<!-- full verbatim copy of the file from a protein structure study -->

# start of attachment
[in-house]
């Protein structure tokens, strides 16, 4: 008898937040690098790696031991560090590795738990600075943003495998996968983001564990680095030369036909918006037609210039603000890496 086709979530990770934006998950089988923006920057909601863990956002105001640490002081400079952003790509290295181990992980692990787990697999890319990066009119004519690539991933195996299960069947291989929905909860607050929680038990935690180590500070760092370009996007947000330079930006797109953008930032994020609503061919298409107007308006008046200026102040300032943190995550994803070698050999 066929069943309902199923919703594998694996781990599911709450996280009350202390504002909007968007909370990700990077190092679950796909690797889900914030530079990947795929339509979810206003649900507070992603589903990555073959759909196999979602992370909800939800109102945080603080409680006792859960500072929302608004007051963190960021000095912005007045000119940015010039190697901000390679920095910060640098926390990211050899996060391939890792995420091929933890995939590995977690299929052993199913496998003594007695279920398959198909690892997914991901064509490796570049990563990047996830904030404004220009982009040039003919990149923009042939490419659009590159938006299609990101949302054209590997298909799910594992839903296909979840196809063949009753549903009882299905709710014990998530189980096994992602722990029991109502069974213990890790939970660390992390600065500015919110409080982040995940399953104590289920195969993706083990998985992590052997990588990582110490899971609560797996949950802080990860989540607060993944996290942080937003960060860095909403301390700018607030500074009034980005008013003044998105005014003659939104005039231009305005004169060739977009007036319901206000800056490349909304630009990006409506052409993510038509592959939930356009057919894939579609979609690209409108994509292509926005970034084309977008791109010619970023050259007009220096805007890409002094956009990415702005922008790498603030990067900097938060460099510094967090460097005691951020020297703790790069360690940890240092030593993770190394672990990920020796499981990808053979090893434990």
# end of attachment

[in-house]
């Protein structure tokens, strides 16, 4: 008898937040690098790696031991560090590795738990600075943003495998996968983001564990680095030369036909918006037609210039603000890496 086709979530990770934006998950089988923006920057909601863990956002105001640490002081400079952003790509290295181990992980692990787990697999890319990066009119004519690539991933195996299960069947291989929905909860607050929680038990935690180590500070760092370009996007947000330079930006797109953008930032994020609503061919298409107007308006008046200026102040300032943190995550994803070698050999 066929069943309902199923919703594998694996781990599911709450996280009350202390504002909007968007909370990700990077190092679950796909690797889900914030530079990947795929339509979810206003649900507070992603589903990555073959759909196999979602992370909800939800109102945080603080409680006792859960500072929302608004007051963190960021000095912005007045000119940015010039190697901000390679920095910060640098926390990211050899996060391939890792995420091929933890995939590995977690299929052993199913496998003594007695279920398959198909690892997914991901064509490796570049990563990047996830904030404004220009982009040039003919990149923009042939490419659009590159938006299609990101949302054209590997298909799910594992839903296909979840196809063949009753549903009882299905709710014990998530189980096994992602722990029991109502069974213990890790939970660390992390600065500015919110409080982040995940399953104590289920195969993706083990998985992590052997990588990582110490899971609560797996949950802080990860989540607060993944996290942080937003960060860095909403301390700018607030500074009034980005008013003044998105005014003659939104005039231009305005004169060739977009007036319901206000800056490349909304630009990006409506052409993510038509592959939930356009057919894939579609979609690209409108994509292509926005970034084309977008791109010619970023050259007009220096805007890409002094956009990415702005922008790498603030990067900097938060460099510094967090460097005691951020020297703790790069360690940890240092030593993770190394672990990920020796499981990808053979090893434990």